Title: Man Up
Director: Ben Palmer
Major Players: Simon Pegg, Lake Bell, Rory Kinnear
Out Of Five: 3.5
It’s Four Weddings And A Funeral’s 21st birthday this year. I won’t be baking a cake or celebrating in any other way, because I never understood what all the fuss was about. For me, it was perfectly pleasant, but nothing more. Yet it clearly struck a chord with the 90s. Thankfully, though, the current decade now has its very own rom-com.
Man Up is completely unapologetic about belonging to the genre, using all the conventions and clichés in equal measure without a hint of a send-up. And it brings it bang up to date with a story about the perils of dating, especially the blind variety.
Nancy (Lake Bell) is in her mid-30s, single and with her self-confidence at an all- time low after a set-up at a party goes horribly wrong. She’s given up on dating, until she’s mistaken by Jack (Simon Pegg) for his blind date. But they seem to get on and she decides to take a chance by going along with it rather than tell him the less than exciting truth. Of course, he’s going to find out sooner or later …..
Not that director Ben Palmer and his writer, Tess Morris, could resist the temptation of the occasional nod in the direction of other rom-coms. They’re all part of the convention, after all. So there’s something close to an 18-rated version of “that scene” from When Harry Met Sally, Jack tries to track down Nancy in a way reminiscent of Crocodile Dundee and they even meet under the proverbial clock at Waterloo station. And, while it’s a British comedy, it’s like quite a few of its predecessors in that its leading lady is played by an American. Must be something to do with the box office on the other side of The Pond.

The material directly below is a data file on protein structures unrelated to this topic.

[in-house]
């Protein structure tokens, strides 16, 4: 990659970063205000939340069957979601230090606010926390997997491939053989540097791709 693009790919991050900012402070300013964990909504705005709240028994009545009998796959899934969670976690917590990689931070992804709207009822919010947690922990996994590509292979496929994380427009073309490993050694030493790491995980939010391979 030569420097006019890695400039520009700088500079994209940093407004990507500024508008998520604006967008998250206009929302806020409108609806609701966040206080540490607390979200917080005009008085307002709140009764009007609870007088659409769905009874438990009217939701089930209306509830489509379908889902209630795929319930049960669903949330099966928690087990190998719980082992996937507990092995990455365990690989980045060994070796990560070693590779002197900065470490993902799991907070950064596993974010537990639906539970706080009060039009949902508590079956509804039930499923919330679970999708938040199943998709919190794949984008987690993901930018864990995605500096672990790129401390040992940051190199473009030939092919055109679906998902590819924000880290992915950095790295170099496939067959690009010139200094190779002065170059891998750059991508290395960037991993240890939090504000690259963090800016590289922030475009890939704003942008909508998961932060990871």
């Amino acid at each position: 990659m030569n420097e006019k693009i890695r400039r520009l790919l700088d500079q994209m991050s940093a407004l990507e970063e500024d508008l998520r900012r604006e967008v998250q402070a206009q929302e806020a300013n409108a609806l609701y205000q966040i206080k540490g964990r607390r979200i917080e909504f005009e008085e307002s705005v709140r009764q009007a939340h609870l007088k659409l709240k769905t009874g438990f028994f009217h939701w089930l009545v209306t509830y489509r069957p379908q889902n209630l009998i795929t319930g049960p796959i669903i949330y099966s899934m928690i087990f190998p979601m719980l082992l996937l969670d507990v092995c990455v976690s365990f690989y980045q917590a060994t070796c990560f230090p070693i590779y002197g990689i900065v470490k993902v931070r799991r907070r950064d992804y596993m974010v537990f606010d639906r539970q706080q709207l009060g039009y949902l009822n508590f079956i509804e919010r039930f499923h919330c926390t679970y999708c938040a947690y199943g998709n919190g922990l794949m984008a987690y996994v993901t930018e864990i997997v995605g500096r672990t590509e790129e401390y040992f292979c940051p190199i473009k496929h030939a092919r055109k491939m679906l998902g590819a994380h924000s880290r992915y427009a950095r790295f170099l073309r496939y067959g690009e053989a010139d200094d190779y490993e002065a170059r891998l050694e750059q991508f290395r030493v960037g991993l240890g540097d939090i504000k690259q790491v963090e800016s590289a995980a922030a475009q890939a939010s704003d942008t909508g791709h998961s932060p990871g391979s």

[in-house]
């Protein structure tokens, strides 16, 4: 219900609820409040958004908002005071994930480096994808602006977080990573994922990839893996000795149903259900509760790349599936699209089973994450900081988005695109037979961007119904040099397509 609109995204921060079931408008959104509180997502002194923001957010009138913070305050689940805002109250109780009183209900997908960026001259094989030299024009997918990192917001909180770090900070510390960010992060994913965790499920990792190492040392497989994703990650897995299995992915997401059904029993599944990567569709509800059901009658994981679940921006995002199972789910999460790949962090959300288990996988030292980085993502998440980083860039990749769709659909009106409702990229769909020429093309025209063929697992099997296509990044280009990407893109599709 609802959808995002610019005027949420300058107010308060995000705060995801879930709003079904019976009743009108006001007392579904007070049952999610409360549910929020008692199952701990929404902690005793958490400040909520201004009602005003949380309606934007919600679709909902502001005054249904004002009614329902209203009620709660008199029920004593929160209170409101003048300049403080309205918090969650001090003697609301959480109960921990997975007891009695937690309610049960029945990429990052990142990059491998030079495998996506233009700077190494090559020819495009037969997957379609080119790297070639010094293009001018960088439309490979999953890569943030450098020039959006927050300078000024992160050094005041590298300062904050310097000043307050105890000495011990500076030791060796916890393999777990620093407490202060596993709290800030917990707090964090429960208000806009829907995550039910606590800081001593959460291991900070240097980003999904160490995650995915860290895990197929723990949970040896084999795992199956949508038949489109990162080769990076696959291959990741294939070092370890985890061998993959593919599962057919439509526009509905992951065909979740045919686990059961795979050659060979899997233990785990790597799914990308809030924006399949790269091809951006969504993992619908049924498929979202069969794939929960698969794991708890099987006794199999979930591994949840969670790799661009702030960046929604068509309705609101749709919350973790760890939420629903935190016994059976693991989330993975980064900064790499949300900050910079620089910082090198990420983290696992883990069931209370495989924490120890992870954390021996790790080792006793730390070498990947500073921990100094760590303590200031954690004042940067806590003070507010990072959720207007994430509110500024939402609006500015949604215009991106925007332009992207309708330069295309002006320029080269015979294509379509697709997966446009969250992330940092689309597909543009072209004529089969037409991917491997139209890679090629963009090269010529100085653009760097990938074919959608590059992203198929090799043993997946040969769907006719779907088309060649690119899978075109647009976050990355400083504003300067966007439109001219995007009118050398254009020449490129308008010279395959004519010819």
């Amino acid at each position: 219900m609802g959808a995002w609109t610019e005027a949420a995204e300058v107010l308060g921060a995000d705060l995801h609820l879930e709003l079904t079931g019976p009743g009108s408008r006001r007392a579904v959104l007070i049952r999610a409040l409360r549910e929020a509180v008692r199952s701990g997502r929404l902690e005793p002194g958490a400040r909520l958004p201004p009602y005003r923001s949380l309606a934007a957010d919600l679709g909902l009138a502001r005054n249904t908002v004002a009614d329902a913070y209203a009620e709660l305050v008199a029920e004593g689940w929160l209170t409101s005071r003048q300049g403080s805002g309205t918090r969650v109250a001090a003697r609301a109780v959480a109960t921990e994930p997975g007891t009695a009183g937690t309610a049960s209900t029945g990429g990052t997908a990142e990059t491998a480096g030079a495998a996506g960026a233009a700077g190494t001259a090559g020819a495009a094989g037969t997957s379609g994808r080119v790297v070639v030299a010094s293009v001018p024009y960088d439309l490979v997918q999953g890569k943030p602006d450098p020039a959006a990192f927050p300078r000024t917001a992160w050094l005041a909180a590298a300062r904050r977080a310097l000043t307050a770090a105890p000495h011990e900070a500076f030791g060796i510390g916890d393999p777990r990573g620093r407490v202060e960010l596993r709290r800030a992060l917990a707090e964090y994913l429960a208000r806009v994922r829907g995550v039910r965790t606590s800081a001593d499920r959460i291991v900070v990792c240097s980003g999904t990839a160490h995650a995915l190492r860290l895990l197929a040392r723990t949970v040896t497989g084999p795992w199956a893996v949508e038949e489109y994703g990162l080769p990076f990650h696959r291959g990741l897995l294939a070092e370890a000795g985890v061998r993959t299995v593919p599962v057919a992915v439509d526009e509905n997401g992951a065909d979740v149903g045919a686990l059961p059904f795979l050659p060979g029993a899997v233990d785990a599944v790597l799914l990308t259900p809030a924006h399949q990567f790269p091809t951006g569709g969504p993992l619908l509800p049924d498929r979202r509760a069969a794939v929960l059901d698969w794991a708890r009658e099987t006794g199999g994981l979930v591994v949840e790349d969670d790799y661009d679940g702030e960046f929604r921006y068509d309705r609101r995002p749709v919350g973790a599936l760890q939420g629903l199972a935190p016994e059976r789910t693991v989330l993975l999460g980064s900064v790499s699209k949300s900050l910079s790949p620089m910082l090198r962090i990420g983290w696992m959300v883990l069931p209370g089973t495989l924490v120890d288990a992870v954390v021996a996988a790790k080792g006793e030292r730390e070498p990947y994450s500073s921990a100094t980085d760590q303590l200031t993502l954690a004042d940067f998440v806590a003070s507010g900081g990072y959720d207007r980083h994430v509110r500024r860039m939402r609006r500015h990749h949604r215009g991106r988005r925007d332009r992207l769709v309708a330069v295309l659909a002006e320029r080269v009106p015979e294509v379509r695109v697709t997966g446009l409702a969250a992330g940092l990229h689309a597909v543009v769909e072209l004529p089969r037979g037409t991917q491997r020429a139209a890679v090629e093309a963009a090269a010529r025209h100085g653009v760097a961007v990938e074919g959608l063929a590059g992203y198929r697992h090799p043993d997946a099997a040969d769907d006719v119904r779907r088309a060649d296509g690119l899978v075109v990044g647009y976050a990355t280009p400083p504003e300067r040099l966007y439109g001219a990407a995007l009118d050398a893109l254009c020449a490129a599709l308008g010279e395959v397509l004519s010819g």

Lake Bell has been dressed down for the role, all in an effort to make her look borderline boring. If you’ve never come across her before, you may not know that she’s fast getting a name for herself as a writer and director as well as an actress – nor, from her accent, would you know that she’s American. The important thing is that she and Simon Pegg have real on-screen chemistry, convincing as a pair who, because of their respective relationship failures, need to learn to take chances and just go with the flow. It isn’t just Pegg who needs to man up. She does too, and so does Sean, a scene stealing performance from Rory Kinnear as a creepy loser who’s lusted after her since their schooldays.
Man Up has heart, energy and a genuine honesty about it – and you really do want them to get together in the end. It’s truly the rom-com for right now.
Man Up is released in cinemas on Friday, 29 May.